Despite the many unresolved issues weighing on the hard-pressed U.S. economy, the consumer sector, comprising 68% of the nation’s $15.8 trillion gross domestic product, seems ready for a surge on the upside.
Latest statistics, indicating the highest consumer confidence index since pre “Great Recession” days, foresee a spending splurge, despite the reversal of the social security tax withholding rate, which had been reduced as a stimulus three years ago.
While continuing Congress/White House resolutions have taken the ongoing debt/deficit crisis off the table for now, the combination of stronger job growth, easier bank lending, unexpected 401ks nearly doubling, and a multi-year positive savings rate, seems to have stimulated the still massive working community to open their pockets. Awaiting are orders for durable goods, such as appliances, new cars, and even furniture, at levels not seen since 2007.
Also adding to a guardedly optimistic consumer outlook is the increase in new family households, which have been lagging during the past five years. Although relatively slow in rebounding since the technical end of the financial crisis in 2010, the pace is picking up this year; after plunging dramatically in 2008-09. Previously, U.S. household formation pre-recession highs had reach 1.45 million annually in 2006.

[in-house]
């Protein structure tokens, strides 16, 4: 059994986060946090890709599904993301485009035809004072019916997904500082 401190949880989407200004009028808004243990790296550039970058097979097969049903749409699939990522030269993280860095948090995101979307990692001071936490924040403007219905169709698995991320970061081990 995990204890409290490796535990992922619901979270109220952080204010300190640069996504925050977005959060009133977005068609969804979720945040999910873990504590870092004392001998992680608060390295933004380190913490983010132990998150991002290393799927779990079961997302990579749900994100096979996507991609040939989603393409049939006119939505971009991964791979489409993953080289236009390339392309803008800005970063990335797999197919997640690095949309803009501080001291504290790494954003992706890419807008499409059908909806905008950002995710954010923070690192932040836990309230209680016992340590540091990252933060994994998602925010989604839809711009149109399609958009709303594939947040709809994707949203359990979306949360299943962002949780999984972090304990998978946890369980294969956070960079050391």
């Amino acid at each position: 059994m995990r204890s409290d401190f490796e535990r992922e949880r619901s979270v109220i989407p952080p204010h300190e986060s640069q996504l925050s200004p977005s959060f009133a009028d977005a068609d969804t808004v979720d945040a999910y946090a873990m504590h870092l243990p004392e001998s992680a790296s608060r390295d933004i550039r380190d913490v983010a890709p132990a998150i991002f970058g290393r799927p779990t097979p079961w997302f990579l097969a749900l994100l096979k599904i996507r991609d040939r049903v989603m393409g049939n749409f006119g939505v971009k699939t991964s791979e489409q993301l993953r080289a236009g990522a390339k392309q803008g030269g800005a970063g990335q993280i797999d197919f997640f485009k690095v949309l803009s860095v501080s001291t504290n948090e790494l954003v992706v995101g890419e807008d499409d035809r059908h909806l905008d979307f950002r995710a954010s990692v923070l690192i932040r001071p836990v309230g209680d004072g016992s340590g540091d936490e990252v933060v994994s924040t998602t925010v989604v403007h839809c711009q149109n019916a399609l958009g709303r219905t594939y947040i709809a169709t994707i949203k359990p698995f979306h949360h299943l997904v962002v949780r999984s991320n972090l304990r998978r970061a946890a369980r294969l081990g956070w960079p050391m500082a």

While bouncing back to slightly over 1 million in 2011, these household gains are projected to eclipse the recent highs with 1.54 million formations by 2015. This is based on a pent-up upward breakout being signaled by current consumer-related developments, and would exceed the 1.45 million high posted previously.
1) Vehicle sales are already leading the way. Estimates indicate that each new household leads to an average 1.3 new car purchases.
2) Marriages are projected to move upward as young people move out of parental or relatives’ homes to establish their own housing, as the jobs market inches upward.
3) Births. While annual births fell by 7% to 4 million from 2007 to 2010, reputable statistics cite that families spend about $250,000 on a child from birth through age 17. This is confirmed by Agriculture Department estimates.
While the decreasing percentage of Caucasians, which is on a long-term downward trend, is expected to continue into the foreseeable future, the dynamic expanse of the Hispanic Community will more than make up that downtrend, closing in on 375 million or more from the current U.S. population of 320 million by mid-century.
The continuous surge of immigration into the U.S. will likely continue, no matter what type of Congressional Immigration Bill finally emerges from the House/Senate and its documented Presidential signature.
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